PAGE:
early December, OU will host “The Forum on American Indian Higher
Education” – a national conference that will educate college
administrators on how to create a supportive and academic environment,
and devise effective recruitment strategies for Native American
students.

Perhaps the most visible sign of diversity at OU is Kelvin Sampson,
the school’s head basketball coach. Sampson, reportedly the only Native
American’ Division I men’s basketball coach in the nation, is credited
with leading a resurgence in Sooner basketball since his appointment in
1994. He has guided the Sooners to consecutive trips to the NCAA
national tournament in 1994-95 and 1995-96. A native of Laurinburg,
N.C., Sampson is a full-blooded Lumbee Indian and a graduate of
Pembroke State University in North Carolina.

African Americans have achieved high-profile positions at OU. For
example, Dr. Edward J. Perkins, a former U.S. ambassador, is the
interim executive director of the International Programs Center. Among
the school’s administrators is Dr. George Henderson, the dean of the
College of Liberal Studies. A faculty member since 1967, Henderson is
responsible for developing OU’s liberal studies and human relations
programs, according to officials.

John Blake, an African American graduate of OU, became head football
coach of the Sooners on the last day of 1995. At thirty-five, Blake is
one of the nation’s youngest head football coaches at a Division I
school. As a college player, he was a highly touted defensive standout
under former OU head coach Barry Switzer.

School: University of Oklahoma – Norman Location: Norman, Oklahoma
Undergraduate Enrollment: 15,732 Men: 55% Women: 45% African American:
7% Hispanic: 3% Native American: 7% Asian or Pacific Islander: 5% Cost:
$6,030 (in-state tuition plus room and board)

Reaching Out for Black Men

In the summer of 1992, Dr. Dorothy Lord, president of Coastal
Georgia Community College attended two local high school graduation
ceremonies.

As she watched students receive their diplomas, it hit her that something, or rather someone, was missing: young Black men.

“I was struck by the small numbers of Black men crossing the stage,”
she recalls, “and as the new president of our college, I became really
concerned when I went back and looked at our own statistics and the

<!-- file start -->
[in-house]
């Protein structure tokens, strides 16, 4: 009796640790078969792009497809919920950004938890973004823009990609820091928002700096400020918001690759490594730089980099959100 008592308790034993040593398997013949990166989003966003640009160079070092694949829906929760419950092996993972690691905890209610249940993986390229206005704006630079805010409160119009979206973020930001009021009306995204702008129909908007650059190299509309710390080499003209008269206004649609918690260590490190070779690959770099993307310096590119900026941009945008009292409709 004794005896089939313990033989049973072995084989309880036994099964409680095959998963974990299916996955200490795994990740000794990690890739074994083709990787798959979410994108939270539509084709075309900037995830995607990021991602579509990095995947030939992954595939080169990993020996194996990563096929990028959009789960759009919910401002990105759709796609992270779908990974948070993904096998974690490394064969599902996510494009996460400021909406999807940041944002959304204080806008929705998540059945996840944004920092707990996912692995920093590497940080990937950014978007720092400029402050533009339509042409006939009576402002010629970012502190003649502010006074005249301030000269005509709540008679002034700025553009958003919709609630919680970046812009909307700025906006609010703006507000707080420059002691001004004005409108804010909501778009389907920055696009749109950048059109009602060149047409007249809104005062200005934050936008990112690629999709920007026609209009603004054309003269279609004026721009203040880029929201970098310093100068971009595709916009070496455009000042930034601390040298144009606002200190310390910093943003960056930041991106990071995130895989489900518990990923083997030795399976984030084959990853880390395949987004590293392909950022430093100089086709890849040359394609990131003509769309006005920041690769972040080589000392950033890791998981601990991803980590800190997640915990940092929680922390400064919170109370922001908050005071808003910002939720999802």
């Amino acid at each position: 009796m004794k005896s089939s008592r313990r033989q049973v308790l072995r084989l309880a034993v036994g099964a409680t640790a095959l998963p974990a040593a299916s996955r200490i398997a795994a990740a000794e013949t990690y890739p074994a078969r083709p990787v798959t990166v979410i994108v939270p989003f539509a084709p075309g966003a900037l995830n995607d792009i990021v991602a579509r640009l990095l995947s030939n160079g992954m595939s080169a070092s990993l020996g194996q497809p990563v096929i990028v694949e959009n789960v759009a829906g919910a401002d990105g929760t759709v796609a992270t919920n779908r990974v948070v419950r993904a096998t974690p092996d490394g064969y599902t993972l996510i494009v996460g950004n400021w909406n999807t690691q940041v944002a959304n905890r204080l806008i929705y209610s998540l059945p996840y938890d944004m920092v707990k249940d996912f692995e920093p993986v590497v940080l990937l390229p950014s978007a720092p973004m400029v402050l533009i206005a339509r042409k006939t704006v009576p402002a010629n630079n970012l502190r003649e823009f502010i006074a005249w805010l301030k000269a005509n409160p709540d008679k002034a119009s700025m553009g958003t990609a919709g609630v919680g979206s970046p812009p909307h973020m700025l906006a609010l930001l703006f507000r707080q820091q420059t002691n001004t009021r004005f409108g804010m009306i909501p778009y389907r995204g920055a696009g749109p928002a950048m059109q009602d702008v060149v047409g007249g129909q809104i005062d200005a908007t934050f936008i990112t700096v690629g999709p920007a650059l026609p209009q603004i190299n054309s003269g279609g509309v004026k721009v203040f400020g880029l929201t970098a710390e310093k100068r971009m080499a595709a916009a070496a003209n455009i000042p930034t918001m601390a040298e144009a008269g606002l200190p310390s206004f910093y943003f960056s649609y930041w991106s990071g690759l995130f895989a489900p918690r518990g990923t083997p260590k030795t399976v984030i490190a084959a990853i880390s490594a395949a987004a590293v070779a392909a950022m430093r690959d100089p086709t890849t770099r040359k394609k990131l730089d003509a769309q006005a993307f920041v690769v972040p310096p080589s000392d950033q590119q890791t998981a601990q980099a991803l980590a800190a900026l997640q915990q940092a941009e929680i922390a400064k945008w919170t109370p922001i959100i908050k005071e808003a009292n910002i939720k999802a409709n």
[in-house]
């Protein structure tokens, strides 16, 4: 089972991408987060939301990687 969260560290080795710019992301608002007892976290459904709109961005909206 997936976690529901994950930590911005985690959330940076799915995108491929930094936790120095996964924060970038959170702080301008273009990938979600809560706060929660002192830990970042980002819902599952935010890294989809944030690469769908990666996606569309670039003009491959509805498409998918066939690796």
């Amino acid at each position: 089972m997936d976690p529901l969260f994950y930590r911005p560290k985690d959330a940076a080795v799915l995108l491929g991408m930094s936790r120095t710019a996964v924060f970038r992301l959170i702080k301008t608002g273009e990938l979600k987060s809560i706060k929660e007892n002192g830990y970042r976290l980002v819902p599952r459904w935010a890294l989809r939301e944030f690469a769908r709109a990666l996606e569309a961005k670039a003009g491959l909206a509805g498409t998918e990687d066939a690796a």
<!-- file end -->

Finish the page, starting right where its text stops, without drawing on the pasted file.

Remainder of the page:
disparities.

After extensive talks with faculty members and leaders in the
communities along this state’s sea island coast, the Coastal Georgia
Minority Outreach Program, a college-community partnership aimed at
young Black males, was born. Money came in from neighbors, local
businesses, foundations and community organizations.

The annual shoestring budget of $35,000 has allowed the outreach
program to target dozens of sixth-, seventh- and eighth-grade boys
living in Brunswick and its neighboring counties along the southeast
Georgia coast. In a short time and with little money, it has left a
lasting impact on the children and adults alike. The first group of
participants is expected to graduate next spring.

Tutors and teachers team up with youngsters for six weeks during the
summer and on Saturdays throughout the academic school year. And
support comes not only from the college, but from local teachers,
counselors, businessmen and civic leaders as well.

One group, The 14 Black Men of Glynn Inc., which numbers more than
thirty men with experience in one-on-one mentoring and tutoring,
stepped up to lend its help.

“At the outset, I saw this as a way to intervene in the problem of
children dropping out of school,” says retired Army Col. Thomas W.
Fuller, a member of the men’s organization.

“One of the primary causes of kids dropping out has to do with the
fact that they are often ill-prepared to go from one grade to the next.
“The further they move along in grades, the further they fall behind.
This program gives them the intensive training that is needed to get a
better handle on the things they need,” Fuller says. “What they needed
was intervention.”

School: Coastal Georgia Community College Location: Brunswick,
Georgia Enrollment: 1,920 Men: 34.6 percent Women: 65.4 percent African
American: 21.1 percent Hispanic: 1.8 percent Multi-racial: .5 percent
Asian or Pacific Islander: .7 percent Cost: $1,095 a year in-state;
$3,765 out-of-state

Retention Pacesetter University of Virginia

Before the early 1960s, the University of Virginia (UVa) followed
strict segregationist policies and excluded Blacks from seeking and
gaining admission to the Charlottesville, Virginia institution.

In less than four decades, UVa has evolved from an exclusionary,
segregated institution to one that graduates Blacks at the highest rate
of any public university or college in the country.

UVa recently posted an 83.1 percent six-year graduation rate among